Step 2: Remove the Legs
Grab the chicken by the drumstick, and pull the leg outward from the body until the skin is stretched taught. Start the operation by cutting through the skin between the leg and the body. Don't cut too deep—just through the skin. No matter what Cat Stevens says, the first cut should be the shallowest.
Grab the leg in one hand and twist it downward, away from the body, until the ball joint pops out of the socket. This shouldn't require much force.
Use your chef's knife to completely remove the leg by cutting through the joint you just exposed, making sure to get the little nugget of meat that sits closest to the chicken's spine (this is called the oyster, and it should be fought over at the table). Repeat this process with the second leg.
Step 3: Crack and Remove the Back
Hold the chicken by the backbone and position it vertically on your cutting board with the butt end pointing up. Use your chef's knife to cut through the skin and cartilage between the breast and the back. Cut until you get through the first or second ribs.
If you are using a Western-style boning knife, switch over to a heavy chef's knife or cleaver—if you're using a honesuki, you don't need to switch because the knife has enough heft in its handle to cut through bone. Continue cutting through the ribs using short, firm strokes. Alternatively, use poultry shears to cut through the ribs on both sides.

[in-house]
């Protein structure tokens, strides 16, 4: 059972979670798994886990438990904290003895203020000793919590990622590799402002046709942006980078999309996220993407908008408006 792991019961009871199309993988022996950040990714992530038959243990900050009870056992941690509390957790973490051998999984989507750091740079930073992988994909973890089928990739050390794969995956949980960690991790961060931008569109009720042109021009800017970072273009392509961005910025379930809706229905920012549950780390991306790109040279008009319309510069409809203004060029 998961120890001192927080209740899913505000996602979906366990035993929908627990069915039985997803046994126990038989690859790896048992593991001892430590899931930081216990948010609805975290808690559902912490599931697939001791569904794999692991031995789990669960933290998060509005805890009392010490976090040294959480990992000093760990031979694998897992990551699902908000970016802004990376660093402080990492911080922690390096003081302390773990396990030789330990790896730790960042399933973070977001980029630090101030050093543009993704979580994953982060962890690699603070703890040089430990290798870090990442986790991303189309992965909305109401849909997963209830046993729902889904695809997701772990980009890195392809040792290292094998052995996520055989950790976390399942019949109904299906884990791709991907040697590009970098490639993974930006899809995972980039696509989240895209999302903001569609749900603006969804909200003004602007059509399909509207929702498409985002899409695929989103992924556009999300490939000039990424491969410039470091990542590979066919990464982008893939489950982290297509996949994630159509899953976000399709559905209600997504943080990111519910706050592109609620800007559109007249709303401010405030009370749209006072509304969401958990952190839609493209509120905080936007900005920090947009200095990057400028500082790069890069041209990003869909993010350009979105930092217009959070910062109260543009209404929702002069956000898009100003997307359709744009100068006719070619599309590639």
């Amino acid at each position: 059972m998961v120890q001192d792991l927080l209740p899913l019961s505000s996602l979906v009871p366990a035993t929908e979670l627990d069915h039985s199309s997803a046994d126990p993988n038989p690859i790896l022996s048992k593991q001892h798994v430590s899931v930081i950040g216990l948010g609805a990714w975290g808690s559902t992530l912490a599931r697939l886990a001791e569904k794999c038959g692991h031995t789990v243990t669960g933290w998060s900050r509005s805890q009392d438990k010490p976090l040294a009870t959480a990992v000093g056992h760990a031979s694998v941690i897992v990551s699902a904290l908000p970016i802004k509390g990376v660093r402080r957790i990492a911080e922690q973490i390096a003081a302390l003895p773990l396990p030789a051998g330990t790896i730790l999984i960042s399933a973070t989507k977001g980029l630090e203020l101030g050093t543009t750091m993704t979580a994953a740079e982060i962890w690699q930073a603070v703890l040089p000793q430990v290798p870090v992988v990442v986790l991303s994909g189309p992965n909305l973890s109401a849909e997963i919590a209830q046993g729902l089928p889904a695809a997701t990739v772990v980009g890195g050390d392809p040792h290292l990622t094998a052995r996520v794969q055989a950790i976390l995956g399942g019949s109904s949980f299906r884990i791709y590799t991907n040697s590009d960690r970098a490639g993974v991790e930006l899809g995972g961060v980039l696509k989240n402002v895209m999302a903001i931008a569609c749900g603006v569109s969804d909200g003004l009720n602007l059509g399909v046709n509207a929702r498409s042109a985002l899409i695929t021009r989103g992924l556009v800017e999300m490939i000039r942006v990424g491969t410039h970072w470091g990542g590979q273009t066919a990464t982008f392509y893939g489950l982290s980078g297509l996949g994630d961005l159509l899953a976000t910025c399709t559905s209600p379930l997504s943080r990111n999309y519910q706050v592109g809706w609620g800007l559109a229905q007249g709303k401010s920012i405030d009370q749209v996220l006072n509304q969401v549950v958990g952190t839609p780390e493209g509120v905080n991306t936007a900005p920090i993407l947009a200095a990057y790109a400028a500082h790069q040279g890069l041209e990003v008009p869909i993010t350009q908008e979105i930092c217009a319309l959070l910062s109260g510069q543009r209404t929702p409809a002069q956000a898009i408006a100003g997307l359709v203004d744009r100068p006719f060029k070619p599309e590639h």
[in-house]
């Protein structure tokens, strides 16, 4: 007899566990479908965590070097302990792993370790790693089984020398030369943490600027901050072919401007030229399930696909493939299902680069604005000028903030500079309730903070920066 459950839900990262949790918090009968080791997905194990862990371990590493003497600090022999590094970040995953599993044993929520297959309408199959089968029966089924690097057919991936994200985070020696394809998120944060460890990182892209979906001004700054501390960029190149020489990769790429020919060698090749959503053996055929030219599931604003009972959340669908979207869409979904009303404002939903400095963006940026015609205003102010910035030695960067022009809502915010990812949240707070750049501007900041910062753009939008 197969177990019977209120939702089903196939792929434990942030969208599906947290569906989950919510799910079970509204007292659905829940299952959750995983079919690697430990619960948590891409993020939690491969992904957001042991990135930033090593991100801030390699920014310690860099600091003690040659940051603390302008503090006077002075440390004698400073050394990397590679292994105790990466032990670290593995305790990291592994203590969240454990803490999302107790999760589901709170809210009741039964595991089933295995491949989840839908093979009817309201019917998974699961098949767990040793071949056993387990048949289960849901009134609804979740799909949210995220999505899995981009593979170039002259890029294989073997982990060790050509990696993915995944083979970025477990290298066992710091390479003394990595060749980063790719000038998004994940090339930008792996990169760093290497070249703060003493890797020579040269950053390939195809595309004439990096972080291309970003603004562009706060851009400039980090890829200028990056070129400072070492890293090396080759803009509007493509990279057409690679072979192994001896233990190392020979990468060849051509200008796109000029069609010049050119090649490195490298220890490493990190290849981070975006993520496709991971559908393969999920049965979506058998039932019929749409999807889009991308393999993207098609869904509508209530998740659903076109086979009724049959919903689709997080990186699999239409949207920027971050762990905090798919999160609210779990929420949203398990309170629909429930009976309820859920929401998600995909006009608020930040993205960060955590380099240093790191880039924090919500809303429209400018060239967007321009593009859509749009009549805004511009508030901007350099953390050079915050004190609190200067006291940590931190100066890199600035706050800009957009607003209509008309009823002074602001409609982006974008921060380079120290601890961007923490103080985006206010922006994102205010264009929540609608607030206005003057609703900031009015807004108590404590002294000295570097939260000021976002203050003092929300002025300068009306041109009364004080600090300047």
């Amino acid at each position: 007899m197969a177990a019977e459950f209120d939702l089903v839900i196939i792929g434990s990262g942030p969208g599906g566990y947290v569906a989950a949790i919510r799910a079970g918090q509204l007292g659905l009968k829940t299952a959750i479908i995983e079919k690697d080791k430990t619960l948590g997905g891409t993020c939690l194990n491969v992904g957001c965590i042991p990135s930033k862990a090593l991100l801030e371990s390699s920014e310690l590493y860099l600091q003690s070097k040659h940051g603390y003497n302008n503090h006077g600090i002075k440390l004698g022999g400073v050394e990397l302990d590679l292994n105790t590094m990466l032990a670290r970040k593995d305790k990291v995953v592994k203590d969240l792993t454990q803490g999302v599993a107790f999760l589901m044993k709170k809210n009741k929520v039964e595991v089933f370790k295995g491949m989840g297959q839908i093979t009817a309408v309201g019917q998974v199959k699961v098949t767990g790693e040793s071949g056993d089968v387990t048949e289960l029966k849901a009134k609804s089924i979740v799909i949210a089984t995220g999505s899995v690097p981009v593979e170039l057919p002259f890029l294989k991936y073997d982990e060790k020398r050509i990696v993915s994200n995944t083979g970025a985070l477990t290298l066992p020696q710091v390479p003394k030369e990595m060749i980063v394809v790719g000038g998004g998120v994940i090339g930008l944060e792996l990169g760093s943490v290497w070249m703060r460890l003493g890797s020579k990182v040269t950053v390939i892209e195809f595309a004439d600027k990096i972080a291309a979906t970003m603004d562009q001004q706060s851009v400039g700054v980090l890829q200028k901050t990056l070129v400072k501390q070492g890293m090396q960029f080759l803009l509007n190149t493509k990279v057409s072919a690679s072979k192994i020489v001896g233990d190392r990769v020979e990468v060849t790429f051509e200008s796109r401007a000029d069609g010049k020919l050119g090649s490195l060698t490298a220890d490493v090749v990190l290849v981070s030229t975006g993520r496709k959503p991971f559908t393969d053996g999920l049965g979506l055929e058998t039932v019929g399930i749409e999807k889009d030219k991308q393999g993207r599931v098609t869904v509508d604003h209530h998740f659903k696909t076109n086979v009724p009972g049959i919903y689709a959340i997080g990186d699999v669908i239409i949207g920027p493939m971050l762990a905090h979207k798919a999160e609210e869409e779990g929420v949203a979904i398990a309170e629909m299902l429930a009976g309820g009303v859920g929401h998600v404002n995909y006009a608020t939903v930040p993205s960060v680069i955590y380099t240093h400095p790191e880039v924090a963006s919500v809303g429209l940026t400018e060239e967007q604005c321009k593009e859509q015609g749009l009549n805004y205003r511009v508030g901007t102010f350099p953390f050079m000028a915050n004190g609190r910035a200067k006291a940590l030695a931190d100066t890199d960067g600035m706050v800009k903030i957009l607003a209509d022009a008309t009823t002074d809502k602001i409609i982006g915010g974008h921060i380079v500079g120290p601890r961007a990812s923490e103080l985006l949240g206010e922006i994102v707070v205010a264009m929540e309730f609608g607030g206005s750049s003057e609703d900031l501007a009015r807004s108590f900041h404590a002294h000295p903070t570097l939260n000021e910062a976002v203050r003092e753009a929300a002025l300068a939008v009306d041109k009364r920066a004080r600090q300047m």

Use your knife to cut through the shoulder bones on either side (or use poultry shears). The backbone should now be completely separated from the breast. Save it for stock.
Step 4: Split the Breast
To split the breast, place it skin side down on your board to create a flat surface for cutting. Cut through either side of the sternum, using your free hand to press down firmly on the blade until it cracks through the bone.
If you are only looking for four pieces of chicken, you're all done! To continue breaking it down into eight pieces, read on.
How to Break Down a Chicken Into Eight Pieces
With four more quick knife strokes, you can turn that quartered bird into the following eight pieces: two bone-in breasts, two wings, two bone-in thighs, and two drumsticks. Here's how to do it.
Step 5: Separate Drumsticks From the Thighs
Working with one leg quarter at a time, use your fingertip to locate the ball joint between the thigh and drumstick. If you place the legs skin side down on your board, you can also locate the joint by the line of white fat that runs along it. Cut through the joint, separating the thigh from the drumstick. Repeat with the other leg.
Step 6: Separate Wings From the Breast
Place the breast skin side up on your cutting board. Working with one half-breast at a time, hold the wing with your nondominant hand and wiggle it to locate the shoulder joint. Cut through the joint, separating the wing from the breast. Repeat with the other half-breast. And that's it! You are well on your way to becoming a butchery wizard.